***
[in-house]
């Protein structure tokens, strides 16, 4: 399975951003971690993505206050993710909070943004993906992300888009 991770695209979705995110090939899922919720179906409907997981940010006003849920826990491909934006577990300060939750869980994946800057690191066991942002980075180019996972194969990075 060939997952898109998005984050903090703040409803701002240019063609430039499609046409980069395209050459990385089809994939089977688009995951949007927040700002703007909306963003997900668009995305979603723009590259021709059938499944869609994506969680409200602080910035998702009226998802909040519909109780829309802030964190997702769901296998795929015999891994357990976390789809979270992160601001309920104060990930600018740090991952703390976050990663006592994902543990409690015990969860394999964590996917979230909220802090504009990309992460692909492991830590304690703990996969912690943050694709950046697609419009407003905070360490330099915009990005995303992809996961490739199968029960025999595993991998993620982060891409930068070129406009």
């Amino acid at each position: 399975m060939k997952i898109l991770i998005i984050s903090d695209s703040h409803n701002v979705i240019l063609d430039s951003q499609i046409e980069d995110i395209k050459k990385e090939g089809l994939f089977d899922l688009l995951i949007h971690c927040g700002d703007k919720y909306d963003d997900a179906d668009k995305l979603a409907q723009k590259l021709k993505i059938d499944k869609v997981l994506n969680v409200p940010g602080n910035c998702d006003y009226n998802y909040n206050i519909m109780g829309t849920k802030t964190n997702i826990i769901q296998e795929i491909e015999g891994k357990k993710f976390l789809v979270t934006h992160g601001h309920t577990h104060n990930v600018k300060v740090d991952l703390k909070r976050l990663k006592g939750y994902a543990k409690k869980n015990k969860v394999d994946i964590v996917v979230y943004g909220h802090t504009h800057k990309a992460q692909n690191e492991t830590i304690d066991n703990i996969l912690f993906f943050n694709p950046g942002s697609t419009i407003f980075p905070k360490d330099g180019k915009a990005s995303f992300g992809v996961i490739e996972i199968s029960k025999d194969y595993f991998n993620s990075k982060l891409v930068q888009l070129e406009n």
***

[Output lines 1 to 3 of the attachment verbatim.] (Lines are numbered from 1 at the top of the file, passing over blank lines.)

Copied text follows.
[in-house]
């Protein structure tokens, strides 16, 4: 399975951003971690993505206050993710909070943004993906992300888009 991770695209979705995110090939899922919720179906409907997981940010006003849920826990491909934006577990300060939750869980994946800057690191066991942002980075180019996972194969990075 060939997952898109998005984050903090703040409803701002240019063609430039499609046409980069395209050459990385089809994939089977688009995951949007927040700002703007909306963003997900668009995305979603723009590259021709059938499944869609994506969680409200602080910035998702009226998802909040519909109780829309802030964190997702769901296998795929015999891994357990976390789809979270992160601001309920104060990930600018740090991952703390976050990663006592994902543990409690015990969860394999964590996917979230909220802090504009990309992460692909492991830590304690703990996969912690943050694709950046697609419009407003905070360490330099915009990005995303992809996961490739199968029960025999595993991998993620982060891409930068070129406009």
């Amino acid at each position: 399975m060939k997952i898109l991770i998005i984050s903090d695209s703040h409803n701002v979705i240019l063609d430039s951003q499609i046409e980069d995110i395209k050459k990385e090939g089809l994939f089977d899922l688009l995951i949007h971690c927040g700002d703007k919720y909306d963003d997900a179906d668009k995305l979603a409907q723009k590259l021709k993505i059938d499944k869609v997981l994506n969680v409200p940010g602080n910035c998702d006003y009226n998802y909040n206050i519909m109780g829309t849920k802030t964190n997702i826990i769901q296998e795929i491909e015999g891994k357990k993710f976390l789809v979270t934006h992160g601001h309920t577990h104060n990930v600018k300060v740090d991952l703390k909070r976050l990663k006592g939750y994902a543990k409690k869980n015990k969860v394999d994946i964590v996917v979230y943004g909220h802090t504009h800057k990309a992460q692909n690191e492991t830590i304690d066991n703990i996969l912690f993906f943050n694709p950046g942002s697609t419009i407003f980075p905070k360490d330099g180019k915009a990005s995303f992300g992809v996961i490739e996972i199968s029960k025999d194969y595993f991998n993620s990075k982060l891409v930068q888009l070129e406009n």